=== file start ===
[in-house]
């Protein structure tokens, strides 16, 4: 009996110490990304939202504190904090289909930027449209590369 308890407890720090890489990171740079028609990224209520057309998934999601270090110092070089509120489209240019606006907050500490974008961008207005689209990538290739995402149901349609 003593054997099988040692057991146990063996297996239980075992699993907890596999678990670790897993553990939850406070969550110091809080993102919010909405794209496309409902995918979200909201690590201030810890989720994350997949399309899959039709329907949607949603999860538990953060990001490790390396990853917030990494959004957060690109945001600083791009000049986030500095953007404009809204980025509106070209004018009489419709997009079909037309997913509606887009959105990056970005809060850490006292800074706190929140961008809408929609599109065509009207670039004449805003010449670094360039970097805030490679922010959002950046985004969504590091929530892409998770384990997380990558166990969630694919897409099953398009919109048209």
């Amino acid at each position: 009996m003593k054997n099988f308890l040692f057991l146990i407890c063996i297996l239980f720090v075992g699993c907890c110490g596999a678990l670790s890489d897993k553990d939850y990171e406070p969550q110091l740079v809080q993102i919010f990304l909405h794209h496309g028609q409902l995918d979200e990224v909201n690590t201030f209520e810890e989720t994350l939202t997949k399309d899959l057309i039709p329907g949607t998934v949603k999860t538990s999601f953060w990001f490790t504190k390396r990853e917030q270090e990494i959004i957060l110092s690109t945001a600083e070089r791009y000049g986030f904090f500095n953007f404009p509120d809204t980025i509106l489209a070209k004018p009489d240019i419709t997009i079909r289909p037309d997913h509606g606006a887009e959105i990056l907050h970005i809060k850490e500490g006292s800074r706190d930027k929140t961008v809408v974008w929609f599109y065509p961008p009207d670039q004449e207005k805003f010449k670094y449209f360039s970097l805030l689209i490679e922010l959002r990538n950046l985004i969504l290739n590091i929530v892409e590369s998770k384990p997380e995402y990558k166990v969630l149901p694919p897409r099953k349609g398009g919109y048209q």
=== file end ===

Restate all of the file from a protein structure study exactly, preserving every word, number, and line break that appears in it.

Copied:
[in-house]
């Protein structure tokens, strides 16, 4: 009996110490990304939202504190904090289909930027449209590369 308890407890720090890489990171740079028609990224209520057309998934999601270090110092070089509120489209240019606006907050500490974008961008207005689209990538290739995402149901349609 003593054997099988040692057991146990063996297996239980075992699993907890596999678990670790897993553990939850406070969550110091809080993102919010909405794209496309409902995918979200909201690590201030810890989720994350997949399309899959039709329907949607949603999860538990953060990001490790390396990853917030990494959004957060690109945001600083791009000049986030500095953007404009809204980025509106070209004018009489419709997009079909037309997913509606887009959105990056970005809060850490006292800074706190929140961008809408929609599109065509009207670039004449805003010449670094360039970097805030490679922010959002950046985004969504590091929530892409998770384990997380990558166990969630694919897409099953398009919109048209």
């Amino acid at each position: 009996m003593k054997n099988f308890l040692f057991l146990i407890c063996i297996l239980f720090v075992g699993c907890c110490g596999a678990l670790s890489d897993k553990d939850y990171e406070p969550q110091l740079v809080q993102i919010f990304l909405h794209h496309g028609q409902l995918d979200e990224v909201n690590t201030f209520e810890e989720t994350l939202t997949k399309d899959l057309i039709p329907g949607t998934v949603k999860t538990s999601f953060w990001f490790t504190k390396r990853e917030q270090e990494i959004i957060l110092s690109t945001a600083e070089r791009y000049g986030f904090f500095n953007f404009p509120d809204t980025i509106l489209a070209k004018p009489d240019i419709t997009i079909r289909p037309d997913h509606g606006a887009e959105i990056l907050h970005i809060k850490e500490g006292s800074r706190d930027k929140t961008v809408v974008w929609f599109y065509p961008p009207d670039q004449e207005k805003f010449k670094y449209f360039s970097l805030l689209i490679e922010l959002r990538n950046l985004i969504l290739n590091i929530v892409e590369s998770k384990p997380e995402y990558k166990v969630l149901p694919p897409r099953k349609g398009g919109y048209q």